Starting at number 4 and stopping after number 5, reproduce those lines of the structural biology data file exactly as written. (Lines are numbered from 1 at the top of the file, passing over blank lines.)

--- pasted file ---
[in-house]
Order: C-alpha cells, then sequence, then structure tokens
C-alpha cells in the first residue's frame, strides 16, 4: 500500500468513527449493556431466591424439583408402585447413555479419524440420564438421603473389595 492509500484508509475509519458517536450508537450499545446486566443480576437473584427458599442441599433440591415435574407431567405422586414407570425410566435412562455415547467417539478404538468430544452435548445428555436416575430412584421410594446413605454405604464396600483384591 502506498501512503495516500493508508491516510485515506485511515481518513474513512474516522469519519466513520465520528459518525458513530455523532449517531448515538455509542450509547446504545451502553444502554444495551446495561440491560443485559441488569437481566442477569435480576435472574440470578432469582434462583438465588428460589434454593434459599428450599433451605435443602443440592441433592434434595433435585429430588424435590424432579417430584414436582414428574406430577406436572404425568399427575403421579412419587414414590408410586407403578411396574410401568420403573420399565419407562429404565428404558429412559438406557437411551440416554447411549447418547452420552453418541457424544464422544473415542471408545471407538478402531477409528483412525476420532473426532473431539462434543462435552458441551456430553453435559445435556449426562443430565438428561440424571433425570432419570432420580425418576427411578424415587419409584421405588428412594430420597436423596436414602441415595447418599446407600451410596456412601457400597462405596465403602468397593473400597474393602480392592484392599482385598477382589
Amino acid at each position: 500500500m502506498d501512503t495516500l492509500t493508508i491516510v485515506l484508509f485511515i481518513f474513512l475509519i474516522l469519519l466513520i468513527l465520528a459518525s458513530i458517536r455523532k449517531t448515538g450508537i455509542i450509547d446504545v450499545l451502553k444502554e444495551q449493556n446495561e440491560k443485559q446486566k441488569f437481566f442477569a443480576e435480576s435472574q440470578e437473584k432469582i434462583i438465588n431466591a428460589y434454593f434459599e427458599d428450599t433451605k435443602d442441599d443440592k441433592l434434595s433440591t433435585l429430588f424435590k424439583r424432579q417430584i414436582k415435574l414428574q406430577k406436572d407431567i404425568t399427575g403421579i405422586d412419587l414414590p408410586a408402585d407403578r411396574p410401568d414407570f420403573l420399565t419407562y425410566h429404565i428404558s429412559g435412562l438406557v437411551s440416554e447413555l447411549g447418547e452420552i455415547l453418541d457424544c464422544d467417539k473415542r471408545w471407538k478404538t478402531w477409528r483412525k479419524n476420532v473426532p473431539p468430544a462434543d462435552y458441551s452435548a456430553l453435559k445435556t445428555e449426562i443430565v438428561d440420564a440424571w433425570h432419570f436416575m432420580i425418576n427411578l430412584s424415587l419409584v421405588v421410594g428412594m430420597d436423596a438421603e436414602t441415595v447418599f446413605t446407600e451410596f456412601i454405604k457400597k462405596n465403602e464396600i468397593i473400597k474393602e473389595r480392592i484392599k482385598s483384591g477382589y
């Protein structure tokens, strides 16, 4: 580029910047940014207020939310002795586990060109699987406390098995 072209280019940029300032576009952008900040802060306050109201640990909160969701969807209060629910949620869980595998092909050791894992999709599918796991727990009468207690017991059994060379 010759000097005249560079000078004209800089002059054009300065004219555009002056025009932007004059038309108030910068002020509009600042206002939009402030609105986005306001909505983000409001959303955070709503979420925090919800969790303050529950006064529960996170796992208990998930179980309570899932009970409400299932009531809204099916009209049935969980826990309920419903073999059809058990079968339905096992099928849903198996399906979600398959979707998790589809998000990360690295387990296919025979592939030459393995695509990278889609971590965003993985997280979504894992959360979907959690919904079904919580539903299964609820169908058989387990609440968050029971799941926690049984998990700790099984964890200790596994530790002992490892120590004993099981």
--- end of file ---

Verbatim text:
Amino acid at each position: 500500500m502506498d501512503t495516500l492509500t493508508i491516510v485515506l484508509f485511515i481518513f474513512l475509519i474516522l469519519l466513520i468513527l465520528a459518525s458513530i458517536r455523532k449517531t448515538g450508537i455509542i450509547d446504545v450499545l451502553k444502554e444495551q449493556n446495561e440491560k443485559q446486566k441488569f437481566f442477569a443480576e435480576s435472574q440470578e437473584k432469582i434462583i438465588n431466591a428460589y434454593f434459599e427458599d428450599t433451605k435443602d442441599d443440592k441433592l434434595s433440591t433435585l429430588f424435590k424439583r424432579q417430584i414436582k415435574l414428574q406430577k406436572d407431567i404425568t399427575g403421579i405422586d412419587l414414590p408410586a408402585d407403578r411396574p410401568d414407570f420403573l420399565t419407562y425410566h429404565i428404558s429412559g435412562l438406557v437411551s440416554e447413555l447411549g447418547e452420552i455415547l453418541d457424544c464422544d467417539k473415542r471408545w471407538k478404538t478402531w477409528r483412525k479419524n476420532v473426532p473431539p468430544a462434543d462435552y458441551s452435548a456430553l453435559k445435556t445428555e449426562i443430565v438428561d440420564a440424571w433425570h432419570f436416575m432420580i425418576n427411578l430412584s424415587l419409584v421405588v421410594g428412594m430420597d436423596a438421603e436414602t441415595v447418599f446413605t446407600e451410596f456412601i454405604k457400597k462405596n465403602e464396600i468397593i473400597k474393602e473389595r480392592i484392599k482385598s483384591g477382589y
């Protein structure tokens, strides 16, 4: 580029910047940014207020939310002795586990060109699987406390098995 072209280019940029300032576009952008900040802060306050109201640990909160969701969807209060629910949620869980595998092909050791894992999709599918796991727990009468207690017991059994060379 010759000097005249560079000078004209800089002059054009300065004219555009002056025009932007004059038309108030910068002020509009600042206002939009402030609105986005306001909505983000409001959303955070709503979420925090919800969790303050529950006064529960996170796992208990998930179980309570899932009970409400299932009531809204099916009209049935969980826990309920419903073999059809058990079968339905096992099928849903198996399906979600398959979707998790589809998000990360690295387990296919025979592939030459393995695509990278889609971590965003993985997280979504894992959360979907959690919904079904919580539903299964609820169908058989387990609440968050029971799941926690049984998990700790099984964890200790596994530790002992490892120590004993099981």